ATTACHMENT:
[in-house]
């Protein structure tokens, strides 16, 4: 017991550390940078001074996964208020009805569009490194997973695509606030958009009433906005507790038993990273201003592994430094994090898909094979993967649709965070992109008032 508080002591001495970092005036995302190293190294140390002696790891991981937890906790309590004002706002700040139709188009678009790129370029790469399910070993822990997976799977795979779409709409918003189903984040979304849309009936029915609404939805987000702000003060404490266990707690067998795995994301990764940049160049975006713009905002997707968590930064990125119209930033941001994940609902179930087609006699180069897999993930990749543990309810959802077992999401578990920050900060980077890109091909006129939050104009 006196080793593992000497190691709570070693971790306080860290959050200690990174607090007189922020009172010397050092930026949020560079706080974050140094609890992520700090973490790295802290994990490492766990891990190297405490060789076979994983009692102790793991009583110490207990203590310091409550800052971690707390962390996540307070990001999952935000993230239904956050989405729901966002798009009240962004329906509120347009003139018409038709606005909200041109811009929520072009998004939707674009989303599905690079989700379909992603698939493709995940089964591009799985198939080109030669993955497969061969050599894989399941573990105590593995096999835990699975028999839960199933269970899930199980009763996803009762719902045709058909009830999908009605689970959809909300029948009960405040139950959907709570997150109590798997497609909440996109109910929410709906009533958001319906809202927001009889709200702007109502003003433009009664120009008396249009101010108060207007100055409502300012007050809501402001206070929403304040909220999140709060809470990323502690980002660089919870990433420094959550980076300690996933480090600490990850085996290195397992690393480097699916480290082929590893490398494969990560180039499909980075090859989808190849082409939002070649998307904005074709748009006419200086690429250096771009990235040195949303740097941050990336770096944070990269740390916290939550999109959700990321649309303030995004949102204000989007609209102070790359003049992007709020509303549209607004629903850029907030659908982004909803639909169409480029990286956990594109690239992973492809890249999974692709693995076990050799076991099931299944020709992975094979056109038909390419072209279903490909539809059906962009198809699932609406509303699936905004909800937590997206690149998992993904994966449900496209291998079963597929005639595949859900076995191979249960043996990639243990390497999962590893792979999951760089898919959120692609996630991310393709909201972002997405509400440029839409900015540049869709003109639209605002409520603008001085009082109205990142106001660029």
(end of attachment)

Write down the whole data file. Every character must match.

[in-house]
């Protein structure tokens, strides 16, 4: 017991550390940078001074996964208020009805569009490194997973695509606030958009009433906005507790038993990273201003592994430094994090898909094979993967649709965070992109008032 508080002591001495970092005036995302190293190294140390002696790891991981937890906790309590004002706002700040139709188009678009790129370029790469399910070993822990997976799977795979779409709409918003189903984040979304849309009936029915609404939805987000702000003060404490266990707690067998795995994301990764940049160049975006713009905002997707968590930064990125119209930033941001994940609902179930087609006699180069897999993930990749543990309810959802077992999401578990920050900060980077890109091909006129939050104009 006196080793593992000497190691709570070693971790306080860290959050200690990174607090007189922020009172010397050092930026949020560079706080974050140094609890992520700090973490790295802290994990490492766990891990190297405490060789076979994983009692102790793991009583110490207990203590310091409550800052971690707390962390996540307070990001999952935000993230239904956050989405729901966002798009009240962004329906509120347009003139018409038709606005909200041109811009929520072009998004939707674009989303599905690079989700379909992603698939493709995940089964591009799985198939080109030669993955497969061969050599894989399941573990105590593995096999835990699975028999839960199933269970899930199980009763996803009762719902045709058909009830999908009605689970959809909300029948009960405040139950959907709570997150109590798997497609909440996109109910929410709906009533958001319906809202927001009889709200702007109502003003433009009664120009008396249009101010108060207007100055409502300012007050809501402001206070929403304040909220999140709060809470990323502690980002660089919870990433420094959550980076300690996933480090600490990850085996290195397992690393480097699916480290082929590893490398494969990560180039499909980075090859989808190849082409939002070649998307904005074709748009006419200086690429250096771009990235040195949303740097941050990336770096944070990269740390916290939550999109959700990321649309303030995004949102204000989007609209102070790359003049992007709020509303549209607004629903850029907030659908982004909803639909169409480029990286956990594109690239992973492809890249999974692709693995076990050799076991099931299944020709992975094979056109038909390419072209279903490909539809059906962009198809699932609406509303699936905004909800937590997206690149998992993904994966449900496209291998079963597929005639595949859900076995191979249960043996990639243990390497999962590893792979999951760089898919959120692609996630991310393709909201972002997405509400440029839409900015540049869709003109639209605002409520603008001085009082109205990142106001660029």